Generic Cute-Meet Doctor Perfect-Guy (my Gaydar was working overtime on this walking talking Ken Doll but hey…) shows up just in time for the awkwardly contrived misunderstanding/unmotivated breakup scene. Seriously? Is anyone out there buying any of this ill-conceived claptrap?
And while we’re talking generics, let me just go on record and state a truth that may not be universal but is certainly my experience. I am not a montage kind of gal. The number of photogenic places I’ve been with any guy on any date in my half century on this planet wouldn’t make a decent Kodak commercial, let alone a RomCom generic falling-in-love montage. (Contrarily, I could easily compile a terrific falling-down montage of myself, suitable for America’s Funniest Home Videos hundred thousand dollar grand prize.) I don’t fall in love on the beach at sunset, at picnics in meadows, on mountaintops with city vistas, high atop the Empire State Building.
Nope. I fall in love in conversations which happen everywhere and anywhere. In a crummy apartment with a view of a brick wall. On a bus. In an office, working side by side with someone competent and challenging. My erogenous zone lies squarely and stubbornly between my ears. Gimme conversation, not a view. Gimme a well-chosen joke or a cheap gift referencing something specific, not a dozen roses. Make me feel known. Make me laugh. Generic romance doesn’t do it for me.
Heigl’s much-touted ripoff restaurant orgasm scene is a classic of misbegotten stupidity, unbelievability and vulgarity, a sort of Badness hat trick. Here are the elements that conspire to sear my retinas and scar my sensibilities: the raunchy gift of vibrating panties, a remote control dropped haplessly into a purse, dropped again into the hands of a conveniently bored and seemingly addled child. Hilarity and humiliation ensue as the prudish producer loses control, remote and otherwise. Get it? Or shall I loan you a hammer the better to slam it into your skull for safekeeping? Hey, here’s an acting/writing/directing exercise for you…let’s say you’re actually in a work situation where people with the power to fire and judge you are watching you at close range and you become sexually excited. Is it truly unimaginable that one might successfully cover arousal? Movie drunks frequently overact their drunkenness; real people who are drunk usually try to act sober. Movie climaxing women overact as well; I suspect real women could pull it together with enough (or anything) at stake.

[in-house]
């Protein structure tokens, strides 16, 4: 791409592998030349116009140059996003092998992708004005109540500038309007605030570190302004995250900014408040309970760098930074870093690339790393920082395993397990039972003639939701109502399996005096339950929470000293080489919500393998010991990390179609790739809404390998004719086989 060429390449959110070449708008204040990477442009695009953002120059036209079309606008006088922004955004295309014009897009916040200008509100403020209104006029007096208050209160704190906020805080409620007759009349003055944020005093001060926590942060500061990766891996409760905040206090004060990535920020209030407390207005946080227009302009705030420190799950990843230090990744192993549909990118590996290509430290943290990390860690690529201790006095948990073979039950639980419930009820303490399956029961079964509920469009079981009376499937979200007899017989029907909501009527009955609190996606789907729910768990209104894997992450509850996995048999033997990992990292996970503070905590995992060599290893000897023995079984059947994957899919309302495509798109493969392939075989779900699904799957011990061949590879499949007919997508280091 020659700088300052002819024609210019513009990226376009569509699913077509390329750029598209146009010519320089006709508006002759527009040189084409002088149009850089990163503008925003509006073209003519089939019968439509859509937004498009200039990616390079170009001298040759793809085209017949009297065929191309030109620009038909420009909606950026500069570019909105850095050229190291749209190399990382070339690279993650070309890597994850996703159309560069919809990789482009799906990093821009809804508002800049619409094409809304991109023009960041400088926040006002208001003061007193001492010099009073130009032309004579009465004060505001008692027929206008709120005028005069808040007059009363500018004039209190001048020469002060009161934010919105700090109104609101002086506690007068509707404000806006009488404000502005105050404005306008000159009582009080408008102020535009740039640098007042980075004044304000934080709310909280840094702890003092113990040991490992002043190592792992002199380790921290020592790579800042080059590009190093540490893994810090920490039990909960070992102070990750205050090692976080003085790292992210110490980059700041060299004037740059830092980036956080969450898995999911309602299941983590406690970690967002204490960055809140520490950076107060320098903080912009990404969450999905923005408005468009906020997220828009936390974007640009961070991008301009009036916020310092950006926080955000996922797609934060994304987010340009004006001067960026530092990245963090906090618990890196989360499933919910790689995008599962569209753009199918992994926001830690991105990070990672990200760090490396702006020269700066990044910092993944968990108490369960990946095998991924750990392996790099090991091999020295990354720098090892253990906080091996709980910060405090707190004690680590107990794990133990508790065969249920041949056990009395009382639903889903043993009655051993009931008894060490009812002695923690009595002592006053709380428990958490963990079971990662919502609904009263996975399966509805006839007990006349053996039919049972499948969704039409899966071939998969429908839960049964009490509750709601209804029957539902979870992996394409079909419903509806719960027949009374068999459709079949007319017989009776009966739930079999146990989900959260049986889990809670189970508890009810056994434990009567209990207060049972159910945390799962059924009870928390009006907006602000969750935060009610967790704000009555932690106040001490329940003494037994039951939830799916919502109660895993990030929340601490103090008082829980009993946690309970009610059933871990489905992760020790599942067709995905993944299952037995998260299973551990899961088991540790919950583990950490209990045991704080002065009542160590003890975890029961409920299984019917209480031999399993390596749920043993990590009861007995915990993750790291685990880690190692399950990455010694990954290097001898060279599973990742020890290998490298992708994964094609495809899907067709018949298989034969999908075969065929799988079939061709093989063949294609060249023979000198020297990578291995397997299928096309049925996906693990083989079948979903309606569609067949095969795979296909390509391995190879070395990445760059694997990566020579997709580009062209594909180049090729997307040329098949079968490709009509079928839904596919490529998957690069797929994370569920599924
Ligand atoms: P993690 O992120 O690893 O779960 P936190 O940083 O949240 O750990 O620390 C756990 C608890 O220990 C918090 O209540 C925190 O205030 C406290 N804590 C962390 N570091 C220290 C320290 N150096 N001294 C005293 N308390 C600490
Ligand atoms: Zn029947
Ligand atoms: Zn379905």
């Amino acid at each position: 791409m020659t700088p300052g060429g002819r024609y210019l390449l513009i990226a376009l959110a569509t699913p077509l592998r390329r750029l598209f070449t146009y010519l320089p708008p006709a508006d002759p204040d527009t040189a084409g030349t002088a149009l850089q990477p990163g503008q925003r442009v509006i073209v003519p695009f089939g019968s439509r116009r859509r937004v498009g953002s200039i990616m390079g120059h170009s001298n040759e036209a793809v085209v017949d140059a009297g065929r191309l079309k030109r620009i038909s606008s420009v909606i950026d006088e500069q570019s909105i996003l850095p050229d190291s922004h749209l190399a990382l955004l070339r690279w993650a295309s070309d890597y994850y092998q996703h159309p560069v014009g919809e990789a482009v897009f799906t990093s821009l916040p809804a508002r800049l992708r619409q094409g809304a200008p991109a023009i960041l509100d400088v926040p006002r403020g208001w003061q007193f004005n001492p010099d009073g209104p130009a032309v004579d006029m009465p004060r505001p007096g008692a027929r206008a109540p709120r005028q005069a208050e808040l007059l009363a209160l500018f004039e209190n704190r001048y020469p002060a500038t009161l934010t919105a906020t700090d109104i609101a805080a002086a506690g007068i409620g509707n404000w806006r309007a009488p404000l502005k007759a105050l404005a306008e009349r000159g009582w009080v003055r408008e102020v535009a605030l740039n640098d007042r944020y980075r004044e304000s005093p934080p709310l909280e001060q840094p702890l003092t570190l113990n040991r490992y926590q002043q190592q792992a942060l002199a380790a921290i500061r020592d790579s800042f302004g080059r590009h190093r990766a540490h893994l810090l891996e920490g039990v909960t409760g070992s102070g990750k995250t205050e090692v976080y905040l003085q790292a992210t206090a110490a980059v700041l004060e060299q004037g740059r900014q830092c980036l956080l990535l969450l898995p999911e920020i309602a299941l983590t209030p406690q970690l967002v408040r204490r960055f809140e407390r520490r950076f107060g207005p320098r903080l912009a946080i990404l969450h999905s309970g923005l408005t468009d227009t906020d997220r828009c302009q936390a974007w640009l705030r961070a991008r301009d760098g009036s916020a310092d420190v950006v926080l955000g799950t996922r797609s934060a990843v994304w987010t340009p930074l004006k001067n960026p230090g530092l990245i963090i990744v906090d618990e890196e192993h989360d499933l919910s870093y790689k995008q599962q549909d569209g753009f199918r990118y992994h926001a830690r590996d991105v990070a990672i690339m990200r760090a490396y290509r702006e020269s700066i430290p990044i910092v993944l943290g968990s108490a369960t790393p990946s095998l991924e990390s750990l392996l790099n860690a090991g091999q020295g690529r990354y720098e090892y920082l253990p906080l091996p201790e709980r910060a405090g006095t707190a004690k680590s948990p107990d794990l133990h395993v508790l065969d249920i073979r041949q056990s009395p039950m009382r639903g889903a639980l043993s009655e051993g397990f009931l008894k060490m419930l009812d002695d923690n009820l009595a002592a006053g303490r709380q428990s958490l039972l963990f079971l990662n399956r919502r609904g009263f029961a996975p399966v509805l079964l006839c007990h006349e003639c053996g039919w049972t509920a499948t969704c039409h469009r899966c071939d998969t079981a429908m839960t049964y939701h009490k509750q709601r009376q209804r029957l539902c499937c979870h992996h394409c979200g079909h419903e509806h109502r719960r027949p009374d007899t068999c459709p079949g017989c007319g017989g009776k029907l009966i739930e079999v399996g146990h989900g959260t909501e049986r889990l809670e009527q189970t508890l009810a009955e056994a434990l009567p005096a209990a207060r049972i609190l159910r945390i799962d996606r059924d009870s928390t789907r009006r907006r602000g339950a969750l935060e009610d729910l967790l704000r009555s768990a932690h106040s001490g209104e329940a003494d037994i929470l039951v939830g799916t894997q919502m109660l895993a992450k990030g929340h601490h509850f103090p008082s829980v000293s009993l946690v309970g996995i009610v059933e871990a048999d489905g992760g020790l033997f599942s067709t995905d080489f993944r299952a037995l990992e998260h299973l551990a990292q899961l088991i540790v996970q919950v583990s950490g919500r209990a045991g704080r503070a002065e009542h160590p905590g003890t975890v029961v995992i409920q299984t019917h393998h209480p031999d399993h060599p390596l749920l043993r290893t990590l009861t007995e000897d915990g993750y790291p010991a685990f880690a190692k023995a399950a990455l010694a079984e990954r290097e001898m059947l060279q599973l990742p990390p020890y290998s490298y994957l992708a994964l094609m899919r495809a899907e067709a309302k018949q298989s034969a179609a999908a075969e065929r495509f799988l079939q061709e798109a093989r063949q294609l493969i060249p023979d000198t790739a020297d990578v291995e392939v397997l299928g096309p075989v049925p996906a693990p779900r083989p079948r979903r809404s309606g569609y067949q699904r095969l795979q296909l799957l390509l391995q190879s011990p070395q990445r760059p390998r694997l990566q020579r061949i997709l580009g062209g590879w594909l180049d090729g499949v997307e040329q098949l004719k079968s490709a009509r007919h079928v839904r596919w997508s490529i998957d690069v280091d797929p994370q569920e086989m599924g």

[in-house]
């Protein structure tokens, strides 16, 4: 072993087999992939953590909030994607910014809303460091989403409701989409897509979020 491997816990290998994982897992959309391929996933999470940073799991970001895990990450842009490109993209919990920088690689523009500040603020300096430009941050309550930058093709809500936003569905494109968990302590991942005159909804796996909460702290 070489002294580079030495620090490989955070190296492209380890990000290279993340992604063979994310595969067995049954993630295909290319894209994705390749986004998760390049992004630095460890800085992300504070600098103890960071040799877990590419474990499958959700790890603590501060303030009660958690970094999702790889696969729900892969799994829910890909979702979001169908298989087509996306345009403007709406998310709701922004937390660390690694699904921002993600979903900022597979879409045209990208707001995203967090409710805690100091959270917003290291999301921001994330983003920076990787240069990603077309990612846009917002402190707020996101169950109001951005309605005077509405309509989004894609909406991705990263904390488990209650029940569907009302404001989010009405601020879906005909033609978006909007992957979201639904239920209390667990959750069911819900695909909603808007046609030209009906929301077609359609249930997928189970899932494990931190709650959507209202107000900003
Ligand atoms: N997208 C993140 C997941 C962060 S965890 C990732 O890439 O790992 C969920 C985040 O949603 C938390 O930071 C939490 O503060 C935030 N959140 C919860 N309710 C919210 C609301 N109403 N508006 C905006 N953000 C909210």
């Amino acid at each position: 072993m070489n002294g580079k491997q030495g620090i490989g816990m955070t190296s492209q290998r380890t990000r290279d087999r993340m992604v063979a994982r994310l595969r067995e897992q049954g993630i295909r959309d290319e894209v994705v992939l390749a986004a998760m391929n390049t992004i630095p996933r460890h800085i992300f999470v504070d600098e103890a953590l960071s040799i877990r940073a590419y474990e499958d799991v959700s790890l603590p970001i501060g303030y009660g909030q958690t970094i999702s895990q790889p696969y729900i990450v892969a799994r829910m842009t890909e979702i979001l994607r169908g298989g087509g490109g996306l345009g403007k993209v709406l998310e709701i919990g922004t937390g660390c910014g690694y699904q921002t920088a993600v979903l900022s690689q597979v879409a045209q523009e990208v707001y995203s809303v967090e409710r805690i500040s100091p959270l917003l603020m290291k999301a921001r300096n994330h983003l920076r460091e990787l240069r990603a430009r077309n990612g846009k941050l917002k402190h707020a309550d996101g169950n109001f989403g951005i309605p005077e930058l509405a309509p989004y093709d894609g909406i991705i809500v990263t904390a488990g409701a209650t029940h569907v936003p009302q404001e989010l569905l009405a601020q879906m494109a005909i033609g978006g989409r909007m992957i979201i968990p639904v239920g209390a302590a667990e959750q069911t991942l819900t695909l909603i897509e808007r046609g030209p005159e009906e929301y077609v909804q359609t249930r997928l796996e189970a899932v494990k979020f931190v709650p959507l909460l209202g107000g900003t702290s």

I’m the mother of two daughters, and it saddens me deeply that this is the world in which they must find suitable mates. They were raised in a house where Cary Grant and Fred Astaire played the sugarplums that danced in their heads when they slept, and now they’re of age in a time when barely shaved simians strut their vulgar stuff and get the girl. I know I may have tipped my hand on this one and you know I could write a book but I’ll spare you. For now. Mostly. But here’s the thing: RomCom movies were better a while back and here are some reasons why.
Movie Women were allowed to be pretty amazing back then for reasons too complex to go into here. Suffice it to say that heroines of romantic comedy reached a sort of zenith before most of us were born and haven’t managed to claw their way back over the intervening decades. Movie Men too had a wider berth, not yet consigned to the uncomfortably generic gender roles they still inhabit. Characters came equipped with families, friends, and real history; class or its absence mattered. Intelligence and real quirks were considered genuinely attractive, and sexuality was a subtler thing; the actual deed was done only off camera and after the credits rolled. They had faces and flaws and fabulous wardrobes, impeccably fitting suits and collared shirts, even hats and gloves, a civilizing and expressive layering of clothing subduing and submerging the more primal urges which played out in urgent, even overlapping, dialogue, slamming doors and disguise. Supporting casts were brilliant and highly skilled players, reprising stock characters with tiny twists and elegant turns.
And oh, the writing. There’s a reason I grew up to be a writer, and they’re the reason. Preston Sturges, Billy Wilder, Philip Barry, Ben Hecht and Charles MacArthur, Garson Kanin and Ruth Gordon, Robert Riskin, and all the rest.
Well, duh. It’s a knockout. Native Americans believe that a tiny piece of your soul is taken when a camera takes your photograph. I believe that a big important chunk of your heart and hopes will be filled watching “The Ugly Truth.” Trust me. Step away from the multiplex and run for Netflix or Blockbuster or your local library and fall in love with: Jean Arthur. Roz Russell. Myrna Loy. Katharine Hepburn. Betty Hutton. Barbara Stanwyck. Claudette Colbert. Ginger Rogers. Cary Grant. Jimmy Stewart. Joel McCrea. Clark Gable. Gary Cooper. Fred Astaire. William Powell. Henry Fonda… I rest my case.